Five Presidents walk into a funeral . . . | Theater Review | Chicago Reader

Five Presidents walk into a funeral . . . 

In Rick Cleveland's play, the five men who followed Richard Nixon as POTUS open up about the job at his memorial.

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click to enlarge Five Presidents

Five Presidents

Michael Brosilow

American Blues Theater's Chicago premiere of ensemble member Rick Cleveland's 2015 play, about the April 27, 1994, meeting of Presidents Gerald Ford, Jimmy Carter, Ronald Reagan, George H.W. Bush, and Bill Clinton at former president Richard Nixon's funeral—the first time in history five U.S. presidents had met together at a public event—would make a great field trip for a high school class in American history. The play packs five great character studies into one itty-bitty (90-minute) show and is full of fun facts that might give you an edge on an AP exam: for example, the nugget that Gerald Ford, best known for his 1974 pardoning of Nixon, kept a quotation from a 1915 U.S. Supreme Court decision (Burdick v. United States) in his wallet stating that accepting a pardon implies a confession of guilt.

It is a testament to Cleveland's abilities as a writer, and those of director Marty Higginbotham's A-list ensemble, that each president in this play looks, acts, and talks like a real, flawed human being, with his own insights, memories, and emotional baggage, and not like a rehashing of well-worn caricatures or the mildewed residue of a once carefully crafted public persona. James Leaming is particularly moving as an affable but visibly senile Reagan. (This funeral was his last major public appearance; that he was suffering from Alzheimer's disease would be announced later the same year.)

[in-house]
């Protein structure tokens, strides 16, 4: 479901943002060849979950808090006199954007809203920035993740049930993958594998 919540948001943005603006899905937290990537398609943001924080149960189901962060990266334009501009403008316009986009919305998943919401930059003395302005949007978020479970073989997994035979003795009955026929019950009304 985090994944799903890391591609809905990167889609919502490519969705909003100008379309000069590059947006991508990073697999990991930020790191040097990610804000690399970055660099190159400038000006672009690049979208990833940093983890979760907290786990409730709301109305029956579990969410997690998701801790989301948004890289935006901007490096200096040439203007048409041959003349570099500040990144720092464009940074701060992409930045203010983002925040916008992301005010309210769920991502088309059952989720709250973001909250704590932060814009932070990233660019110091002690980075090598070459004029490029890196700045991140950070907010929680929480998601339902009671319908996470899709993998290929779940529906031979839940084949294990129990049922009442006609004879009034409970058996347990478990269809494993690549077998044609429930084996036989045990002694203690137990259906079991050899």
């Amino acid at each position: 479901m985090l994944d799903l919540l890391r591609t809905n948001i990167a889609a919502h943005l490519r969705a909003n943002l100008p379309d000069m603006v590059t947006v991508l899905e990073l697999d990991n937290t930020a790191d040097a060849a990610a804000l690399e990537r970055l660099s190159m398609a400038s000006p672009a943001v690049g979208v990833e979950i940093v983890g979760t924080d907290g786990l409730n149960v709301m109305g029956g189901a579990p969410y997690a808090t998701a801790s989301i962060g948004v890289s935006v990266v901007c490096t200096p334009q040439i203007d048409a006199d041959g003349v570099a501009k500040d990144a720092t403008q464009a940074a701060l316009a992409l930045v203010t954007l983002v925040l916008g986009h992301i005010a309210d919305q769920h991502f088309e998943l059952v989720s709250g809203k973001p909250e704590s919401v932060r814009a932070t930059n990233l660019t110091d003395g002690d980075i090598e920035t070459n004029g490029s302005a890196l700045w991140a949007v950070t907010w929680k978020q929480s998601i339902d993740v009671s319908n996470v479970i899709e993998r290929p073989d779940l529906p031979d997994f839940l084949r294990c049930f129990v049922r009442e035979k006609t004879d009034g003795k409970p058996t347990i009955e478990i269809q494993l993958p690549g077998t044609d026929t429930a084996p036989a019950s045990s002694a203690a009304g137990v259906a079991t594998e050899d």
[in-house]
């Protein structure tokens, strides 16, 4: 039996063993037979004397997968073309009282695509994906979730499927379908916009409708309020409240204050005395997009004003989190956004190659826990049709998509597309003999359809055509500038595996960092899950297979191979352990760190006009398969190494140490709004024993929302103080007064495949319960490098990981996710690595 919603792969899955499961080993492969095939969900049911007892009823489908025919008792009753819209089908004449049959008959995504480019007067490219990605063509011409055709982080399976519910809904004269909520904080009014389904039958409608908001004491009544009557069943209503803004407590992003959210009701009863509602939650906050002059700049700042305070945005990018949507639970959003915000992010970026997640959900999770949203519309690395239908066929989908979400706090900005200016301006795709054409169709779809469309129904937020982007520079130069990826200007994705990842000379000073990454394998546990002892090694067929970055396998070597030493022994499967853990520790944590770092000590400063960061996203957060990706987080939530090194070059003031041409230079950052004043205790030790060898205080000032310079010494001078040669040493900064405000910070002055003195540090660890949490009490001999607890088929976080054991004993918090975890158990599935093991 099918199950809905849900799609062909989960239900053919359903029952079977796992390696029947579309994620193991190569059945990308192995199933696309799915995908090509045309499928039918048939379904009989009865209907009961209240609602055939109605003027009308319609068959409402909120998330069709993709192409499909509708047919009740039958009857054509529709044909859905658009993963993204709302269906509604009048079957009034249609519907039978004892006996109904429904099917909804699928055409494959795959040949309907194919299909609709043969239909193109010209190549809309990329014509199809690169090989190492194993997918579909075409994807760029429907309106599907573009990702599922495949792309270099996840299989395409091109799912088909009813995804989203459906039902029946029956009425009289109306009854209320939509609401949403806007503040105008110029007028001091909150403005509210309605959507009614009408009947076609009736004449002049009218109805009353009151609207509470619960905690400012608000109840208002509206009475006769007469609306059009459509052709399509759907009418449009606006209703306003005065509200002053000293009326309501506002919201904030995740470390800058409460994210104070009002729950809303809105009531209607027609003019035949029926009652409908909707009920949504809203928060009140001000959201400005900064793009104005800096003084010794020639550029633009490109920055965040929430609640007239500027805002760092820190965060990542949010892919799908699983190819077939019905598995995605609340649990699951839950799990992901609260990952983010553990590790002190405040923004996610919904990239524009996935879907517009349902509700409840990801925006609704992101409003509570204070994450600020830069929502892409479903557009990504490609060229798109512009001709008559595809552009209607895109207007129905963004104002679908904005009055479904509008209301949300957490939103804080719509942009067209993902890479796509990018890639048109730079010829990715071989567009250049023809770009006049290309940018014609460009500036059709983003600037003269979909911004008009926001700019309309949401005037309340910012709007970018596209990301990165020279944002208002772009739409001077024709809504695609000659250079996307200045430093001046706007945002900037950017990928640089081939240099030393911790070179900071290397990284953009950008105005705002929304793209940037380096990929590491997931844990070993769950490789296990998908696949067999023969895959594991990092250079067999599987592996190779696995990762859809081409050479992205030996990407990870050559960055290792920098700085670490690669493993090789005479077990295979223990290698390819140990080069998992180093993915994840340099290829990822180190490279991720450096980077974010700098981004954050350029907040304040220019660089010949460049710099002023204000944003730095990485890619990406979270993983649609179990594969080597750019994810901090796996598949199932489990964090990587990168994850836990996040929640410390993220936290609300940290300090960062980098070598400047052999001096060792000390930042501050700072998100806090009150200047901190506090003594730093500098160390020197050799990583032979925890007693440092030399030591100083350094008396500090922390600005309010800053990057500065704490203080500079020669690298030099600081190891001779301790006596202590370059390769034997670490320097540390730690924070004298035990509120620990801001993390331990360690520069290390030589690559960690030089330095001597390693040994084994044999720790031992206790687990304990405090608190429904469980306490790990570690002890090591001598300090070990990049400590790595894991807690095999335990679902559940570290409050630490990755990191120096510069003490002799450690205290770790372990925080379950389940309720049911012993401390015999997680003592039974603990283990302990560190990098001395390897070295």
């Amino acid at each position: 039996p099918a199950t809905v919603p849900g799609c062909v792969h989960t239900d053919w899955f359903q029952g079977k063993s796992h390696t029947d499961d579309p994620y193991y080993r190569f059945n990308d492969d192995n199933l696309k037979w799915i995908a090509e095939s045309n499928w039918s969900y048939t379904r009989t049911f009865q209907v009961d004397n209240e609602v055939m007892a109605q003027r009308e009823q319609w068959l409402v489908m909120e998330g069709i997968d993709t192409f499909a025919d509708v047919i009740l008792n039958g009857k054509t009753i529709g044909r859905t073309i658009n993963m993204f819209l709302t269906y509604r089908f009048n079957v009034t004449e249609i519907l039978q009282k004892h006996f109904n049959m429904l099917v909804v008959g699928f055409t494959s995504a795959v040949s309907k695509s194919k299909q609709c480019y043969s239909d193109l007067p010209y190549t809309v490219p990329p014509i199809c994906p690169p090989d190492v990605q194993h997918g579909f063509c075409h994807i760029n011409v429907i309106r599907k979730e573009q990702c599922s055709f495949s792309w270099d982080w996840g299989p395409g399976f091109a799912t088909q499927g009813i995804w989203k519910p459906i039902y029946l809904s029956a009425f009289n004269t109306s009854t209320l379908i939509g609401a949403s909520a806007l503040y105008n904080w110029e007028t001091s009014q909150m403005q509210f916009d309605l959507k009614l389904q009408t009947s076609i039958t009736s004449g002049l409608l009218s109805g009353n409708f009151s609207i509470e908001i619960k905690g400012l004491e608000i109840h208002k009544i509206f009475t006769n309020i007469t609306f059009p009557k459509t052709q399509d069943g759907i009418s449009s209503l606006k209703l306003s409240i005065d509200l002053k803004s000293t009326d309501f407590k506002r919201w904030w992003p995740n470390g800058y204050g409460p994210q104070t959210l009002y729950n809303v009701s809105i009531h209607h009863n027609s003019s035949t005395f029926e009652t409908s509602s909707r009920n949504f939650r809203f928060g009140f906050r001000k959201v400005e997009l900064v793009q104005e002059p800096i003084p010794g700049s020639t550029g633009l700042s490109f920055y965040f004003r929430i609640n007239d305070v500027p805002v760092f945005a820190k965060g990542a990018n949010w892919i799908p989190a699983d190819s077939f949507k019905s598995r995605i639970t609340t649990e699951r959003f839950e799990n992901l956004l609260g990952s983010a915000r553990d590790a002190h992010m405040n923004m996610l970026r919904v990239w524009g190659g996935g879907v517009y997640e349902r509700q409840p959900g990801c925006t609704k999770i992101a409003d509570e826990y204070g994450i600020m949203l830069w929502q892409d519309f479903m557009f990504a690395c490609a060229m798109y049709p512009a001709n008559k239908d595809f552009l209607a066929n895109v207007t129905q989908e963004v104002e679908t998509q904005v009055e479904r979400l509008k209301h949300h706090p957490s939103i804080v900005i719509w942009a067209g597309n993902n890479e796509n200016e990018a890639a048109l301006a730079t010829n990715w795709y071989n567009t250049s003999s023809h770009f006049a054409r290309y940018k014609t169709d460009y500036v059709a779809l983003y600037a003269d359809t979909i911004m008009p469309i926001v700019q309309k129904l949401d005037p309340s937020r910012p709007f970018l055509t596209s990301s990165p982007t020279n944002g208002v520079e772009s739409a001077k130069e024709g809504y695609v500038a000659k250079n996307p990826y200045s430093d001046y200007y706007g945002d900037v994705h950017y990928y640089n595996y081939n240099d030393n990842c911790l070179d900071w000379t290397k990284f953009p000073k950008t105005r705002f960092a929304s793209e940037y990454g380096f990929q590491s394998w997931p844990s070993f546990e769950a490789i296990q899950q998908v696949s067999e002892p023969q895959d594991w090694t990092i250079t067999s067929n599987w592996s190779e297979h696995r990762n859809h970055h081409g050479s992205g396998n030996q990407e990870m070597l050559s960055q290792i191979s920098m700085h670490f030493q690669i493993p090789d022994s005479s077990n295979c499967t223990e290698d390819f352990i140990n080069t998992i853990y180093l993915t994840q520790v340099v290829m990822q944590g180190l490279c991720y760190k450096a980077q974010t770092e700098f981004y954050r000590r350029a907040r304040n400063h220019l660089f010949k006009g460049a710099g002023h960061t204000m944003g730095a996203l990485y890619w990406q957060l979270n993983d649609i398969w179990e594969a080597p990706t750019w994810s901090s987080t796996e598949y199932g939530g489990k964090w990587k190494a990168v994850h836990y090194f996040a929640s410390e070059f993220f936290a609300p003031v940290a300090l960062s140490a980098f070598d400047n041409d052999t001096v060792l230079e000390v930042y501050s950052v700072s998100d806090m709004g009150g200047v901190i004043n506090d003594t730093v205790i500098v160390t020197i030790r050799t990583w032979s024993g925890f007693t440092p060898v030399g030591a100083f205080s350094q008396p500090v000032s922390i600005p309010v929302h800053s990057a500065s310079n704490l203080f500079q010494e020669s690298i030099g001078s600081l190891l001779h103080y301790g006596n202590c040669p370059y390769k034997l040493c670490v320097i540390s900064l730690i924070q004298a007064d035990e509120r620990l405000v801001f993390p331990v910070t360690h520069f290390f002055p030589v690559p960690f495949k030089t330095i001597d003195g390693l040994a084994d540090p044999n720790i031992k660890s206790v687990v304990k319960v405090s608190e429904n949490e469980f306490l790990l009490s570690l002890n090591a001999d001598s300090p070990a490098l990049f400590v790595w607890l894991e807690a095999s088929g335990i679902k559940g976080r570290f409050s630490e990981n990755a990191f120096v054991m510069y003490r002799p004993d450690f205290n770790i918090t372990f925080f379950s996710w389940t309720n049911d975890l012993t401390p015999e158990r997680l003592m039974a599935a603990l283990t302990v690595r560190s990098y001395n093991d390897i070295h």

In the end, though, the evening feels more like a museum-worthy historic reenactment—memorializing a time when the country was (or at least seemed) calmer, saner, and significantly less fractured—than a fully engaging drama. It's entertaining for history buffs, for sure, but perhaps too reverential and cerebral for anyone who's not a student of late 20th-century American politics.  v

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